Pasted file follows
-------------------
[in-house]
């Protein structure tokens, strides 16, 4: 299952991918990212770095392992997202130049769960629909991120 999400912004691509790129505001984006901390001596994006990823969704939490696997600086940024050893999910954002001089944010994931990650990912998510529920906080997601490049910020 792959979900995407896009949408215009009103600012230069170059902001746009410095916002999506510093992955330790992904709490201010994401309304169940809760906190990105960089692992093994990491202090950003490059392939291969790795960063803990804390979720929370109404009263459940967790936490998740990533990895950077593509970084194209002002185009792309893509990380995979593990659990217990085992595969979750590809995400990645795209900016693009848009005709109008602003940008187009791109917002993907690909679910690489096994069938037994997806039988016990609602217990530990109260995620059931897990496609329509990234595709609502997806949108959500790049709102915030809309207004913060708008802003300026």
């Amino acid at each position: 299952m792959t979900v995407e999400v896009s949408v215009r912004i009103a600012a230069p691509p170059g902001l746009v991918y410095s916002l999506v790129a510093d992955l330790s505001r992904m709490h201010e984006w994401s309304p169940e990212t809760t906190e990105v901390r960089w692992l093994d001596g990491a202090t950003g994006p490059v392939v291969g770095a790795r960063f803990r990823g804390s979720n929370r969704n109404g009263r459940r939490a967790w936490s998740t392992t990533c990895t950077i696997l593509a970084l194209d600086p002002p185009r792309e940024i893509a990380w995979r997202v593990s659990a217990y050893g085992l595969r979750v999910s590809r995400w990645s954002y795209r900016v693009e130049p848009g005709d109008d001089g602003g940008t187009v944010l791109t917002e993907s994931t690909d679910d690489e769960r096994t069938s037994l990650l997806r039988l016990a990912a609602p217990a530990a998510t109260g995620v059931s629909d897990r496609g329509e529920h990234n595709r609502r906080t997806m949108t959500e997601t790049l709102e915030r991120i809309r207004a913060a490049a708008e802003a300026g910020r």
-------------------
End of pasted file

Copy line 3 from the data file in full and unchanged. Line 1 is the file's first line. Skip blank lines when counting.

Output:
């Amino acid at each position: 299952m792959t979900v995407e999400v896009s949408v215009r912004i009103a600012a230069p691509p170059g902001l746009v991918y410095s916002l999506v790129a510093d992955l330790s505001r992904m709490h201010e984006w994401s309304p169940e990212t809760t906190e990105v901390r960089w692992l093994d001596g990491a202090t950003g994006p490059v392939v291969g770095a790795r960063f803990r990823g804390s979720n929370r969704n109404g009263r459940r939490a967790w936490s998740t392992t990533c990895t950077i696997l593509a970084l194209d600086p002002p185009r792309e940024i893509a990380w995979r997202v593990s659990a217990y050893g085992l595969r979750v999910s590809r995400w990645s954002y795209r900016v693009e130049p848009g005709d109008d001089g602003g940008t187009v944010l791109t917002e993907s994931t690909d679910d690489e769960r096994t069938s037994l990650l997806r039988l016990a990912a609602p217990a530990a998510t109260g995620v059931s629909d897990r496609g329509e529920h990234n595709r609502r906080t997806m949108t959500e997601t790049l709102e915030r991120i809309r207004a913060a490049a708008e802003a300026g910020r």